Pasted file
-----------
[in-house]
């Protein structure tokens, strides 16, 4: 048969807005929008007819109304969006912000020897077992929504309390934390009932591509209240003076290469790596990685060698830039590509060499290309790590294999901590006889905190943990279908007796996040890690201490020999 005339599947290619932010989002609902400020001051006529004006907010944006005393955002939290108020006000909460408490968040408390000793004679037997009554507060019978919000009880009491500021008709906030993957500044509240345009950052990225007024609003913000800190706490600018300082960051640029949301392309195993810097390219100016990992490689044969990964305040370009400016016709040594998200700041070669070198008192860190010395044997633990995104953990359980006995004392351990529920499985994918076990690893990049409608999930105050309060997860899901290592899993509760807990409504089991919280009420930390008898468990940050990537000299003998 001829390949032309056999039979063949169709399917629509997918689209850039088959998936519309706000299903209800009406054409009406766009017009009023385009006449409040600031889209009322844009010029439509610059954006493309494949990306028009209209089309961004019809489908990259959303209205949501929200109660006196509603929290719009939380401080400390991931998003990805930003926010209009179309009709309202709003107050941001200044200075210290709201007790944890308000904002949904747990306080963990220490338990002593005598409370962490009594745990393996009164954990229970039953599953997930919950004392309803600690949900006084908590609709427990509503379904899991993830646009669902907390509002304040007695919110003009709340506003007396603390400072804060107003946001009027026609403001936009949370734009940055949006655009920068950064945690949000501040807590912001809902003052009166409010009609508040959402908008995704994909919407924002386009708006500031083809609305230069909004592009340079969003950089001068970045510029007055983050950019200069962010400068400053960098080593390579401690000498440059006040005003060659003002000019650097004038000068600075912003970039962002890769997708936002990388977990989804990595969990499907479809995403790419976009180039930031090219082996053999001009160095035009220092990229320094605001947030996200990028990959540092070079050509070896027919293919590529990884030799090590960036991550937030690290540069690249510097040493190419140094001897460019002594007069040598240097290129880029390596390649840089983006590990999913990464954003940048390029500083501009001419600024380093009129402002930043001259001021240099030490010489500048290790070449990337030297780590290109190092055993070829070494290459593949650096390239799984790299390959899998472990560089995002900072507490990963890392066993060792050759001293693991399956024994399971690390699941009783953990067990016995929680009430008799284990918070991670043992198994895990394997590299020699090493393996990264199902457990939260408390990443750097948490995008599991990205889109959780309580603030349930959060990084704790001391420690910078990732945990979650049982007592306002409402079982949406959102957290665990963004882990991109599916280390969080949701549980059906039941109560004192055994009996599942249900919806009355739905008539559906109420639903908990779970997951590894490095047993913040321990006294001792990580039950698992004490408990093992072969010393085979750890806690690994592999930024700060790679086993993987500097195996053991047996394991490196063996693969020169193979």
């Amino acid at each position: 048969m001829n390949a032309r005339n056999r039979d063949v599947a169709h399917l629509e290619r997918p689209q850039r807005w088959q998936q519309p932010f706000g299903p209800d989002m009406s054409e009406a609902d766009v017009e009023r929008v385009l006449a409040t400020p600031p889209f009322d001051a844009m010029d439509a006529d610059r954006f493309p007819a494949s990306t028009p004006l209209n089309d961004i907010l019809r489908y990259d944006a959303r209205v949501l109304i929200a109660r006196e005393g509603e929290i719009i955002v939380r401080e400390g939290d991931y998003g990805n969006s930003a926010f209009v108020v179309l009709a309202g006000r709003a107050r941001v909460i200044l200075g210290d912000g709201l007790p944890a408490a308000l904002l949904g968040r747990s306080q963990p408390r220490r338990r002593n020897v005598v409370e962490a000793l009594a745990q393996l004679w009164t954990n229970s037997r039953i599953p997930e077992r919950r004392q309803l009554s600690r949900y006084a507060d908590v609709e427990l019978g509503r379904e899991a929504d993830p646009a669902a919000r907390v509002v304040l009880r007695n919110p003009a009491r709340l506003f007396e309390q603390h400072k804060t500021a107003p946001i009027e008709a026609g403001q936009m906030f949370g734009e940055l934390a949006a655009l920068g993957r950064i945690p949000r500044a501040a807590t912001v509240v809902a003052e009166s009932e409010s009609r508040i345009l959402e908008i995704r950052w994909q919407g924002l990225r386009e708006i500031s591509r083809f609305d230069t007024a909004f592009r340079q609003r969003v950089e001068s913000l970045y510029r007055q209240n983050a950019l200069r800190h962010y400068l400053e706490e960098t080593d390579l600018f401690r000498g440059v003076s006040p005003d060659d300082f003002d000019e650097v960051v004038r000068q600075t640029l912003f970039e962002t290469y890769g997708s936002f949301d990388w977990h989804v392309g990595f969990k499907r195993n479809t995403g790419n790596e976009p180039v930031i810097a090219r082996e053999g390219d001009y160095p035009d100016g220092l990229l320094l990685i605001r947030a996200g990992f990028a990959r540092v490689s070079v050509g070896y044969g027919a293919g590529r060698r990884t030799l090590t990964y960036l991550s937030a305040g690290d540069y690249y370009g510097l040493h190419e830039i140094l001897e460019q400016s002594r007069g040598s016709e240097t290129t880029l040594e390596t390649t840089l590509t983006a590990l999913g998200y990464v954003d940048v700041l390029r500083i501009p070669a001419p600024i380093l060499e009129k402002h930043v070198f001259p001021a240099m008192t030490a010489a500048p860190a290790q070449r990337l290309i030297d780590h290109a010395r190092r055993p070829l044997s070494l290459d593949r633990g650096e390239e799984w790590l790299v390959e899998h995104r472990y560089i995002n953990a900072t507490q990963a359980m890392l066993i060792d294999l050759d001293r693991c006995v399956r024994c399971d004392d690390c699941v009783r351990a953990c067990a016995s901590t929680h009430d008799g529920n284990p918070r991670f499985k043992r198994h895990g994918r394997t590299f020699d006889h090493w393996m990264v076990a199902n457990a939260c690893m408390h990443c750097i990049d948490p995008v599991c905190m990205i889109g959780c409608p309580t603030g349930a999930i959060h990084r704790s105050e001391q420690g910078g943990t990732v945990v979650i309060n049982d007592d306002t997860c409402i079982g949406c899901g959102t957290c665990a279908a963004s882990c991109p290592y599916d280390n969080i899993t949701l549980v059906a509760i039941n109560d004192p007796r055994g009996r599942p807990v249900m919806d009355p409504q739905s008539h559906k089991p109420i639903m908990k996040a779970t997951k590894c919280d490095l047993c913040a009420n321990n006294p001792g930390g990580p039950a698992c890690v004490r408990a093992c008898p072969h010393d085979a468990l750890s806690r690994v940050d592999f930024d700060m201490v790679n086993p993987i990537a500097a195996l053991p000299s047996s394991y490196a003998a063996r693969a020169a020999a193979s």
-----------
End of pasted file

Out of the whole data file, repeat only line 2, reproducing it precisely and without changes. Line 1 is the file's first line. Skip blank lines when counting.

């Protein structure tokens, strides 16, 4: 048969807005929008007819109304969006912000020897077992929504309390934390009932591509209240003076290469790596990685060698830039590509060499290309790590294999901590006889905190943990279908007796996040890690201490020999 005339599947290619932010989002609902400020001051006529004006907010944006005393955002939290108020006000909460408490968040408390000793004679037997009554507060019978919000009880009491500021008709906030993957500044509240345009950052990225007024609003913000800190706490600018300082960051640029949301392309195993810097390219100016990992490689044969990964305040370009400016016709040594998200700041070669070198008192860190010395044997633990995104953990359980006995004392351990529920499985994918076990690893990049409608999930105050309060997860899901290592899993509760807990409504089991919280009420930390008898468990940050990537000299003998 001829390949032309056999039979063949169709399917629509997918689209850039088959998936519309706000299903209800009406054409009406766009017009009023385009006449409040600031889209009322844009010029439509610059954006493309494949990306028009209209089309961004019809489908990259959303209205949501929200109660006196509603929290719009939380401080400390991931998003990805930003926010209009179309009709309202709003107050941001200044200075210290709201007790944890308000904002949904747990306080963990220490338990002593005598409370962490009594745990393996009164954990229970039953599953997930919950004392309803600690949900006084908590609709427990509503379904899991993830646009669902907390509002304040007695919110003009709340506003007396603390400072804060107003946001009027026609403001936009949370734009940055949006655009920068950064945690949000501040807590912001809902003052009166409010009609508040959402908008995704994909919407924002386009708006500031083809609305230069909004592009340079969003950089001068970045510029007055983050950019200069962010400068400053960098080593390579401690000498440059006040005003060659003002000019650097004038000068600075912003970039962002890769997708936002990388977990989804990595969990499907479809995403790419976009180039930031090219082996053999001009160095035009220092990229320094605001947030996200990028990959540092070079050509070896027919293919590529990884030799090590960036991550937030690290540069690249510097040493190419140094001897460019002594007069040598240097290129880029390596390649840089983006590990999913990464954003940048390029500083501009001419600024380093009129402002930043001259001021240099030490010489500048290790070449990337030297780590290109190092055993070829070494290459593949650096390239799984790299390959899998472990560089995002900072507490990963890392066993060792050759001293693991399956024994399971690390699941009783953990067990016995929680009430008799284990918070991670043992198994895990394997590299020699090493393996990264199902457990939260408390990443750097948490995008599991990205889109959780309580603030349930959060990084704790001391420690910078990732945990979650049982007592306002409402079982949406959102957290665990963004882990991109599916280390969080949701549980059906039941109560004192055994009996599942249900919806009355739905008539559906109420639903908990779970997951590894490095047993913040321990006294001792990580039950698992004490408990093992072969010393085979750890806690690994592999930024700060790679086993993987500097195996053991047996394991490196063996693969020169193979």